• the date of the original inspection by the valuer was no more than three months earlier;
  • the valuer's firm is on the RBS valuers panel;
  • the valuer verifies that the customer is registered with the selling agent as a recipient of the home report; and
  • neither the valuer nor the valuer's firm provided written or verbal valuation advice relating to the potential sale of the property prior to undertaking preparation of the home report.

If any of these criteria are not met the lender will insist on instructing its own valuation, at the expense of the borrower.

As it is common practice for selling agents to seek valuation advice from a surveyor on behalf of prospective sellers before commissioning a home report from that surveyor, the Society believes that these criteria will significantly reduce the number of transcripts which RBS Group lenders will obtain from the home report valuer. It would be prudent for purchasers' agents to obtain confirmation of the position before concluding missives.

HMRC concern over errors in paper-based SDLT returns

HMRC has raised concerns regarding errors which are being made by practitioners when submitting paper SDLT returns. These errors are resulting in returns being rejected, which causes unnecessary additional administration as well as delays in submitting applications for registration. It should be noted that there is no issue with returns filed electronically, as such errors cannot arise when using that medium.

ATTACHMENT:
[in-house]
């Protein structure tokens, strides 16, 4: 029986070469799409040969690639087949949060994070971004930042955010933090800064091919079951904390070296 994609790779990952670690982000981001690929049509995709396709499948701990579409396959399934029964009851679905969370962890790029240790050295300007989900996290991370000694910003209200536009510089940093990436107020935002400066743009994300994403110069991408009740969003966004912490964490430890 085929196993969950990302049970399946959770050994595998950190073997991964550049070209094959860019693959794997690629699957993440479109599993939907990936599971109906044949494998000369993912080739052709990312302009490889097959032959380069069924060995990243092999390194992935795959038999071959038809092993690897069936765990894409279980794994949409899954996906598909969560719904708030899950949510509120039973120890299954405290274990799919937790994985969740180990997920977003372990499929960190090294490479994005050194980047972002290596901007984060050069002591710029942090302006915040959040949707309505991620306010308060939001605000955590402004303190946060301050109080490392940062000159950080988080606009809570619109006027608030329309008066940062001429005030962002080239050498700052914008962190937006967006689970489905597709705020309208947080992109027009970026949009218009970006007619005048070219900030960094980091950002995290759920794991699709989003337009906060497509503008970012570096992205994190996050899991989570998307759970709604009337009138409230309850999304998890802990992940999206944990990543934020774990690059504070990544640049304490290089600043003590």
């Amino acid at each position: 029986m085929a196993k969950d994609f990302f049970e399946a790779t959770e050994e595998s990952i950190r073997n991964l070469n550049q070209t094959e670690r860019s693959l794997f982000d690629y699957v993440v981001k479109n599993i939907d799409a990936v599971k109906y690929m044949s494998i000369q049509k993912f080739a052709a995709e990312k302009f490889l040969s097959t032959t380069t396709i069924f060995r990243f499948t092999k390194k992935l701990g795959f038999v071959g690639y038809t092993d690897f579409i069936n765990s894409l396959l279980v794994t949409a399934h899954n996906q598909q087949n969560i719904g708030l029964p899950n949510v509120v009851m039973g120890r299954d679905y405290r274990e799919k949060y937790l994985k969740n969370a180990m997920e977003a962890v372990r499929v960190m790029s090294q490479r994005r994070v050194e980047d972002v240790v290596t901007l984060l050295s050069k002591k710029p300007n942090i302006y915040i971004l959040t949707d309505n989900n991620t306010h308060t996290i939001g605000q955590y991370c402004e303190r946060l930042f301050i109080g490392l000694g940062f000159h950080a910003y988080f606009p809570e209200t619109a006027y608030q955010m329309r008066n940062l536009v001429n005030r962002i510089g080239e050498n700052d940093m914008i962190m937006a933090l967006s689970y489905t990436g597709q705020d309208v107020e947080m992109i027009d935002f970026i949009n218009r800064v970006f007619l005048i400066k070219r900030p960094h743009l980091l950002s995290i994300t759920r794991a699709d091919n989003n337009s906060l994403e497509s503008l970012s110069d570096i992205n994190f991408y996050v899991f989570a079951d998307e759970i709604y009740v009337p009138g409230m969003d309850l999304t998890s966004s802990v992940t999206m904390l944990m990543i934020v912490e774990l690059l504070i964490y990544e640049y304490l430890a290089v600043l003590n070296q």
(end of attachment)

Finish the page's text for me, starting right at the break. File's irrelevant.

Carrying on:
The problems are as follows:

1. Box 49 – NINO & date of birth (DOB) of purchaser (1)

HMRC need both NINO and DOB for a return to validate and be processed. Agents are supplying a NINO without a DOB, or vice versa, and such a return will be sent back to them for correction.

2. Box 50 – VAT registration number

HMRC need a valid VAT reference number for a return to validate and be processed. Agents are supplying references which are not VAT reference numbers and such a return will be sent back to them for correction. A VAT reference number is nine digits long, has no alpha characters and does not start with “00”.